It’s the ambient light intensity that you need to beat.

Projector Lumens Chart: Select A Projector With The Right Lumen Capacity 

  Lumens 
Screen Size

(in inches)

(↓)

Image Brightness

(in nits) ()

 
  50 100 200 300 400 600
10 10 10 20 30 40 60
20 20 50 100 125 150 250
30 50 100 200 300 400 550
40 100 150 300 500 700 1000
50 150 250 500 800 1000 1500
60 200 400 750 1100 1500 2200
70 250 500 1000 1500 2000 3000
80 300 700 1300 2000 2700 4000
100 500 1000 2000 3100 4100 6200
120 750 1500 3000 4500 6000 9000
140 1000 2000 4000 6100 8200 12000

The X-axis is the image brightness measured in nits, while the Y-axis states the screen size. The projector you need to buy is the intersection of the two.

For example, when you need to display a 300 nits image on a 140-inch screen, you should ideally get a 6,100- or at least a 5,500 lumens outdoor projector.

Likewise, for images of 400 nits, you’d have to buy an 8200 lumens projector for the same screen size as the Yaber V6.

So it’s a balancing act between lumens, screen size, and image brightness requirements.

What if the Projector Doesn’t List Lumen?

A lumen is a measurement unit to define the brightness of a projector. For projectors available in the US, you’ll find the ANSI (American National Standards Institute) lumens as the unit. 

But that’s not the case worldwide. Some projectors would have a different unit to specify the brightness.

If not ANSI lumens, you’ll have one of the following units for brightness:

  • Lumens – Lumens is not the same as ANSI lumens as 1 ANSI lumens equals 2.4 lumens.
  • LuxLux is defined as lumens per square foot. In other words, it measures the brightness with respect to the surface area.
  • Nits Nits is similar to Lux and measures brightness as candela per square meter. Candela is the unit of light produced by one candle. Again, this conveys screen brightness.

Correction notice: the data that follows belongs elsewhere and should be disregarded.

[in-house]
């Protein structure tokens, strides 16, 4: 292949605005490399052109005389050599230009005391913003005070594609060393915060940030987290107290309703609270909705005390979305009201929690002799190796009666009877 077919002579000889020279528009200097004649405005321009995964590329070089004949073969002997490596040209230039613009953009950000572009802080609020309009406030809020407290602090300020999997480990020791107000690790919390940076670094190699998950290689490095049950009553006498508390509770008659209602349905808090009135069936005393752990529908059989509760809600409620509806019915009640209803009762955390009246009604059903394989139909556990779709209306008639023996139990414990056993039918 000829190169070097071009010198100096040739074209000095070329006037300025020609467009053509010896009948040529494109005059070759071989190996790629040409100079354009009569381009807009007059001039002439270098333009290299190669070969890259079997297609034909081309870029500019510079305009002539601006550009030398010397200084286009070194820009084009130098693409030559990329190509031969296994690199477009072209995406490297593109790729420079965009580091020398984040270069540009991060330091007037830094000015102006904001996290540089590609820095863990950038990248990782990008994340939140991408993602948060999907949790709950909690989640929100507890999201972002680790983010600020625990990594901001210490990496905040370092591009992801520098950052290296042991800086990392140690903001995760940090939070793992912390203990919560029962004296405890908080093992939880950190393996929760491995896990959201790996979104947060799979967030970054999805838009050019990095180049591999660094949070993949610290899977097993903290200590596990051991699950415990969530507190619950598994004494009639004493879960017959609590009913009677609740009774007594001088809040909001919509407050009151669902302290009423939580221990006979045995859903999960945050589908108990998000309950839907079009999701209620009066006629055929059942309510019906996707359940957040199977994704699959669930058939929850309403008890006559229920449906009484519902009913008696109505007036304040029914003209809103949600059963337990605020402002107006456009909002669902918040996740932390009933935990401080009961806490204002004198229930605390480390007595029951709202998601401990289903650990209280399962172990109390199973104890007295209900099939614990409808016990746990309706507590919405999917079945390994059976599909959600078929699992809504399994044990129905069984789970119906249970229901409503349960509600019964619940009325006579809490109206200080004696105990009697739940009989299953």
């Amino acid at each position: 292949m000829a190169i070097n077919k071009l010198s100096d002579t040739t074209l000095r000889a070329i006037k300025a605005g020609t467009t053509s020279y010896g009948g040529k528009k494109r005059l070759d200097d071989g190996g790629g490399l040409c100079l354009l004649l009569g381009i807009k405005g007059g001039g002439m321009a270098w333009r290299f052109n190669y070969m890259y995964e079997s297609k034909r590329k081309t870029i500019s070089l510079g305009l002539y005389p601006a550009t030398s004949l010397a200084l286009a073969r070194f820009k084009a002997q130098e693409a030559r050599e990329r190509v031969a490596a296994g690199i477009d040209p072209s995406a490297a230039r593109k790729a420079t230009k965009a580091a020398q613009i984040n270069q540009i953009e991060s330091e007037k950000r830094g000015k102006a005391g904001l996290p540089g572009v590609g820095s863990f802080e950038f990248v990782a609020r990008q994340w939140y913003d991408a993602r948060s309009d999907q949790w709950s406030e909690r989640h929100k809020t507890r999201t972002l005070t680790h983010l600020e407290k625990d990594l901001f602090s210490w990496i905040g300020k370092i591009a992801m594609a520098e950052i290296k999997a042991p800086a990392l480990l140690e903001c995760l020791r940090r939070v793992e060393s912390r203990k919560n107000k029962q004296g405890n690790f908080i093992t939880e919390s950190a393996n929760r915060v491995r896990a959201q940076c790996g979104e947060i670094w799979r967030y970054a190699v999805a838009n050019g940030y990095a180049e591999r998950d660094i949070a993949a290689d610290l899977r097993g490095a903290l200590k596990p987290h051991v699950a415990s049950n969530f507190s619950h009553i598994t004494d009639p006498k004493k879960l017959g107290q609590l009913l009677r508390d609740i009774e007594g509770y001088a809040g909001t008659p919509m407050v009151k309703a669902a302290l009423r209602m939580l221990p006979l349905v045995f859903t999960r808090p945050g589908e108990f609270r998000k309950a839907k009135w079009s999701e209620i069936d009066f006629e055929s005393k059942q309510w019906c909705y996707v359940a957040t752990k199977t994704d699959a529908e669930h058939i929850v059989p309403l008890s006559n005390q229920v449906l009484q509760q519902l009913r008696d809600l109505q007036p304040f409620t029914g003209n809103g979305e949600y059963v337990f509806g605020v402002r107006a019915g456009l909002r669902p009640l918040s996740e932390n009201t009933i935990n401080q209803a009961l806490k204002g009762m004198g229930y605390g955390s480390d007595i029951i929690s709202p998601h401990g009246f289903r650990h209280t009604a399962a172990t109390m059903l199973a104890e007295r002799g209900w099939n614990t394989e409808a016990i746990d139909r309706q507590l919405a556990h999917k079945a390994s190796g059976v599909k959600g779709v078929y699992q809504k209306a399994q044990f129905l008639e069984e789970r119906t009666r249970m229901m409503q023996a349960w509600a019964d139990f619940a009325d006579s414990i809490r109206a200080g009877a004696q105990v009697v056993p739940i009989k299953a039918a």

• Foot-Lamberts – Also known as ft-L, it measures brightness as candela per square foot. 
  • Watts – Watts is not technically a measure of brightness but a measure of energy utilized by a bulb. Some manufacturers use Watts to specify brightness. The more Watts, the brighter the projector is, so to speak.

The conversion between these units is not straightforward. For example, lumens to lux conversion requires calculating the spherical radius and surface area.

The best option is to stick to the same units of measurement when making the comparison. Or you can make use of online calculators to get the equivalent numbers.

What is Color Light Output (CLO)?

You might have noticed another brightness specification in modern projectors, Color Light Output, or CLO.

It’s a new standardization published in May of 2012 and was adopted by 3LCD projector manufacturers. But what is CLO, and how it’s different from ANSI lumens?

Color Light Output is a measurement for color brightness, while ANSI lumens is the measurement for white brightness. Since most projectors today produce colored images, ANSI lumens are not sufficient anymore. Therefore, you need to look at the CLO numbers too.

CLO becomes more pronounced when comparing DLP with LCD (or 3LCD) projectors.

LCD projectors create white color by combining red, blue, and green light. In contrast, DLP projectors produce different colors from white light. They employ a rotating color wheel. And when the white light passes through the wheel, the color changes to blue, red, green, etc.

Thus, the colored images in DLP projectors will often be dimmer compared to LCD or 3LCD projectors.

In other words, they can both have a rating of 3,000 ANSI lumens, but their CLO ratings will differ. However, CLO numbers don’t affect black and white images and are only concerned with colored photos.

Besides the DLP and LCD projectors, there’s another type of projector: the LED projector. But these aren’t as bright as the other two. So if brightness is paramount, avoid the LED projectors altogether.

Best Outdoor Projector

If you’re looking for a quick recommendation, I’d suggest you purchase the BenQ TK850 4k projector with 4000 lumens. It’s an outdoor projector capable of projecting on a sunny day and even under direct sunlight in some cases.

The 4k resolution, cinematic color technology, and a throw ratio of 1.13:1.47 produce more explicit images in ambient lighting conditions than most other projectors.

It is compact for outdoor use and weighs around 9 lbs. Featuring 2 HDMI ports, you can connect to multiple devices at once.

If you can afford to spend a few more dollars, consider investing in a 5,500 lumens projector. For more options, read through the 6 best outdoor projectors I’ve reviewed in another article.